We celebrate to remember. Different denominations believe different things about Christ’s presence at the table. Some believe that he is truly present in body and blood. Other’s believe that the bread and the cup serve as symbols. Others believe that it is a memorial mean. We believe that the Holy Spirit is present at the table and nourishes all who partake as we remember what Christ has done for us. We are called to remember the night that Christ was betrayed. That the Lord Jesus on the night when he was betrayed took a loaf of bread, and when he had given thanks, he broke it and said, ‘This is my body that is for you. Do this in remembrance of me’. In the same way he took the cup also, after supper saying, “This cup is the new covenant in my blood. Do this, as often as you drink it, in remembrance of me.’ We are called to remember more then the meal itself. Communion is not an event made to be administered in solitude. It’s about the body of Christ coming together to collectively remember the sacrifice of the personal, yet communal Savior. So as we gather at the table we are also called to remember our neighbor. We are called to keep in mind those who couldn’t be with us at the table. To think of our brothers and sisters around the world who don’t have the privilege to worship God publicly.
One of my favorite ways to celebrate communion is around an actual table where the pastor encourages everyone to look into the eyes of the person across from you and to pray for them. As you partake you remember your neighbor and thank God that Christ died for them. We remember the meaning of the meal together. 
We celebrate because we are forgiven. At the table, where all of our sin has been laid at the feet of the cross, we find forgiveness. Forgiveness cannot be separated from confessing our sins, admitting that we are in need of Christ, or remembering the sacrifice made. When we kneel at the table we come broken, but we arise remembering that Christ has made us whole and has deemed us his worthy children.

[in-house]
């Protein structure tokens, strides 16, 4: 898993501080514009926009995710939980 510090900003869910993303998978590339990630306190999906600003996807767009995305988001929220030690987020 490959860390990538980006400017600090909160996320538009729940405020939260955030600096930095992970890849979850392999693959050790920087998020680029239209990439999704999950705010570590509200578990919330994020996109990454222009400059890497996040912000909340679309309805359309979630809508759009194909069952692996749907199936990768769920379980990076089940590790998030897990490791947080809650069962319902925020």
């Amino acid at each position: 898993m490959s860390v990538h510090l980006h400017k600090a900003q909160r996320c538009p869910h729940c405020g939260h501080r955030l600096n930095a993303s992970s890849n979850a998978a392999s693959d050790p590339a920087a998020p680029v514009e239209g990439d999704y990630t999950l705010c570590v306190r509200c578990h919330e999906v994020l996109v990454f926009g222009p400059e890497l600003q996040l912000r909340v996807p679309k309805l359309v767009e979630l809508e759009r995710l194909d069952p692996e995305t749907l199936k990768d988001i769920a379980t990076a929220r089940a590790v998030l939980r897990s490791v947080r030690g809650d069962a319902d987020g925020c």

While I get the pragmatic nature of serving communion in the pews, I think sometimes we lose the sense of forgiveness when we don’t come forward to the rail to receive once in a while and hear those words “arise, you are forgiven”. We lose something we don’t celebrate by dipping the bread into the cup and hear the words spoken just for us, one by one. Words have a powerful way, when combined with this sacrament, of reminding us we are forgiven.
Finally, we celebrate with thanksgiving. For as often as you eat this bread and drink this cup, you proclaim the Lord’s death until he comes. The Lord’s Supper prepares us to celebrate in Heaven someday. It’s supposed to remind us that we are going to be at banquets in Heaven with the Triune God when he deems the time to be right. And as we leave the Lord’s Table, the table we approached so somberly remembering and confessing our sins, we can celebrate because we are forgiven. At the Lord’s table we face a spectrum of emotions. And we can be thankful for each and every one of them, because God has created us to be so emotionally complex. When I was in seminary, we received communion with both wine and grape juice, which is allowed in our United Methodist tradition. Each was clearly marked and we had a choice of what we were to receive that day as we dipped our bread into the cup. I would always access my heart asking inwardly if I was in need of confession for the bitterness of sin - in which case I would choose the bitter wine - or celebration of the sweet love of Christ - in which case I would choose the juice. No matter what I choose however, it was done in a spirit of thanksgiving and gratitude. We have so much to be thankful for as we leave the table.